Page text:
1. Hello there guest and Welcome to The #1 Classic Mustang forum!
    To gain full access you must Register. Registration is free and it takes only a few moments to complete.
    Already a member? Login here then!

Here we go

Discussion in 'Politics, Guns, and a can of Whoop Ass!' started by Horseplay, Nov 21, 2012.

  1. Horseplay

    Horseplay Well-Known Member

    http://www.foxnews.com/politics/2012/11 ... pill-case/

    Part of me wishes that they would just say, fine, and close up shop. Another 13k jobs (and who know show many more ancillary) lost because of Obamacare crap. The government should not be allowed to make a person pay for or provide what is the means to an abortion (murder). Period. For a court in America to say a business owner has no right to operate his business within the context of his religious beliefs, that in no way break any laws*, is unbelievable to me. So much for religious freedom.

    *outside of the Obamacare crap
     
  2. Jack1966

    Jack1966 Active Member

    This is a tough one and probably not a subject to be discussed here, given that this is such a hot button issue. As I have said earlier, I do not support abortion, but I normally think of that in terms of a fetus. The religious right and Catholic Church's position that birth control pills are an abortifacient is a stretch for most Americans, and is a relatively modern concept. Life beginning at conception didn't come into Protestant thinking until the 4 or 5 decades ago. The Catholic Church formalized this in 1869. Previously, Thomas Aquinas said life began around 7 weeks. St Augustine said the male fetus acquired a soul at 40 days and the female at 80 days.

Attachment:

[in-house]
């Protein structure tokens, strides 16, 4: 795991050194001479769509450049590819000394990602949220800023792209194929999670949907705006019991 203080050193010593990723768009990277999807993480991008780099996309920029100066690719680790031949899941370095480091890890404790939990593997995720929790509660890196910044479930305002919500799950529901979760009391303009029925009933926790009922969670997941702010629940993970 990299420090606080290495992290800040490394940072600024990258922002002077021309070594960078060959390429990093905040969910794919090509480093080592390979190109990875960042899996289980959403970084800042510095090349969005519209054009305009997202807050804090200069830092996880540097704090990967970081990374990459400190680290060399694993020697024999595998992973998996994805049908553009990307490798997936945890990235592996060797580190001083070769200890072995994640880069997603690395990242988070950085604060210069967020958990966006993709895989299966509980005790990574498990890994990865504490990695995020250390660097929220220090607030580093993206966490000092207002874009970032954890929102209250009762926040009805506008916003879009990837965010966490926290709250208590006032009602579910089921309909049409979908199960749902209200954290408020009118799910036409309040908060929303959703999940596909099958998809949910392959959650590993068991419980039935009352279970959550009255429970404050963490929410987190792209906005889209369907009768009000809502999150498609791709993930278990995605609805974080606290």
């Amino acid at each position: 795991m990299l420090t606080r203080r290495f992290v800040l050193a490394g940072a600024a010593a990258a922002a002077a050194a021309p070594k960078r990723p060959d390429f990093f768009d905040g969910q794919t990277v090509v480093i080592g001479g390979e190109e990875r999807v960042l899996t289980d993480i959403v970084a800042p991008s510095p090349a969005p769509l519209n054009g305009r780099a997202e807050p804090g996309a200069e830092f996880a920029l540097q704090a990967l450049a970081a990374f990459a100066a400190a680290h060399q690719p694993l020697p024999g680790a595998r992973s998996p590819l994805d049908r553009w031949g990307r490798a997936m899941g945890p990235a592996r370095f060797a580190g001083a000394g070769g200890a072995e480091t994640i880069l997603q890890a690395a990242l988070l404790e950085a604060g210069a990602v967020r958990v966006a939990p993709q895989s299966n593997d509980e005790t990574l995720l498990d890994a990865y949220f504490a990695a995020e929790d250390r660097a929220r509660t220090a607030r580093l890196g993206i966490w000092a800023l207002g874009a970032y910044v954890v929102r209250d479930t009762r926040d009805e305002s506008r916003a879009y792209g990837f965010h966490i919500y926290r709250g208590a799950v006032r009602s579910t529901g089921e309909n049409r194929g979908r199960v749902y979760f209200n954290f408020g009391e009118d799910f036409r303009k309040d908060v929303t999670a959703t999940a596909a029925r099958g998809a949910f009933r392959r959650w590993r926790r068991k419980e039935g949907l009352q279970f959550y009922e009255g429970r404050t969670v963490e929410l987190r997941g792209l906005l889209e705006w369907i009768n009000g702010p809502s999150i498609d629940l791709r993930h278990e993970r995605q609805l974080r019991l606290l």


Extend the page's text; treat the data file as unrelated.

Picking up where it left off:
Science, religion, abortion, Obamacare, attorneys, courts . . . oh, boy!
     
  3. apollard

    apollard Active Member

    Jack, the case is based primarily on the morning after pill. The ACA requires that be provided at no cost. Even the maker says is serves as an abortifactant in it's FDA filings.

    That the church's position changed as the science showed it to be inccorrect is to be applauded.
     
  4. Jack1966

    Jack1966 Active Member

    There is so much misinformation and disinformation out there, I'm not sure what to believe (except I can categorically reject the extremists on both ends of the argument, because they are not interested in truth, but rather what can be used to support their position.)

    Now, as I understand, the latest scientific information is saying the morning after pill doesn't work by stopping implantation of the fertilized egg, but rather by delaying or preventing ovulation. If so, there is no way the morning after pill could be consider an abortifacient.
     
  5. Horseplay

    Horseplay Well-Known Member

    How about thinking about it this way. Giving people a simple option of popping a pill to relieve them of any responsibility for their actions is not a desirable plan. Is it? Shouldn't people be held to a higher moral standard? My god. No matter how you try to scientifically define the process the bottom line is a person would take this pill to stop the creation/birth of a baby. It's not like we are talking about a married couple in a committed relationship here. Most users will be young people worried about the lasting affect of a one night stand or college party "hook-up".
     
  6. Anonymous